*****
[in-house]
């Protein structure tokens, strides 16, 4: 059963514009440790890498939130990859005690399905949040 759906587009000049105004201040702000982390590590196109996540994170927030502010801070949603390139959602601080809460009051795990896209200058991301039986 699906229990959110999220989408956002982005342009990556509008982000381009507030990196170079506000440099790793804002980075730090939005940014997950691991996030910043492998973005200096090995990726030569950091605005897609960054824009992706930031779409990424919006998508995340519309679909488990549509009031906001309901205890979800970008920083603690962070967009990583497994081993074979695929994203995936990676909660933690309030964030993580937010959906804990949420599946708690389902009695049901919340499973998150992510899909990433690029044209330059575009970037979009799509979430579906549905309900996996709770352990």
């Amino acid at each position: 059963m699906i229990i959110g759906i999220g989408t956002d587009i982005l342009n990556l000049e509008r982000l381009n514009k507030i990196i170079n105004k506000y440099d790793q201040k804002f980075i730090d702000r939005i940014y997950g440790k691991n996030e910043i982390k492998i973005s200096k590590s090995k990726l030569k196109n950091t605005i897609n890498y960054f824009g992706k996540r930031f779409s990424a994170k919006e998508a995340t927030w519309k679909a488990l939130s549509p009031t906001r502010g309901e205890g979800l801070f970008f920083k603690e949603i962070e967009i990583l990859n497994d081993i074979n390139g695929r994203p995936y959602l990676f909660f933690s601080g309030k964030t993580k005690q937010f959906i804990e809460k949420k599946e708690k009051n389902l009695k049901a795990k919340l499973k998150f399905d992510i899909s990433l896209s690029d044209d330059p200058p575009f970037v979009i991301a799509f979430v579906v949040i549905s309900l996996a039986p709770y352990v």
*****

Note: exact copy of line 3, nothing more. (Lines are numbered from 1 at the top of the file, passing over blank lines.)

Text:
């Amino acid at each position: 059963m699906i229990i959110g759906i999220g989408t956002d587009i982005l342009n990556l000049e509008r982000l381009n514009k507030i990196i170079n105004k506000y440099d790793q201040k804002f980075i730090d702000r939005i940014y997950g440790k691991n996030e910043i982390k492998i973005s200096k590590s090995k990726l030569k196109n950091t605005i897609n890498y960054f824009g992706k996540r930031f779409s990424a994170k919006e998508a995340t927030w519309k679909a488990l939130s549509p009031t906001r502010g309901e205890g979800l801070f970008f920083k603690e949603i962070e967009i990583l990859n497994d081993i074979n390139g695929r994203p995936y959602l990676f909660f933690s601080g309030k964030t993580k005690q937010f959906i804990e809460k949420k599946e708690k009051n389902l009695k049901a795990k919340l499973k998150f399905d992510i899909s990433l896209s690029d044209d330059p200058p575009f970037v979009i991301a799509f979430v579906v949040i549905s309900l996996a039986p709770y352990v």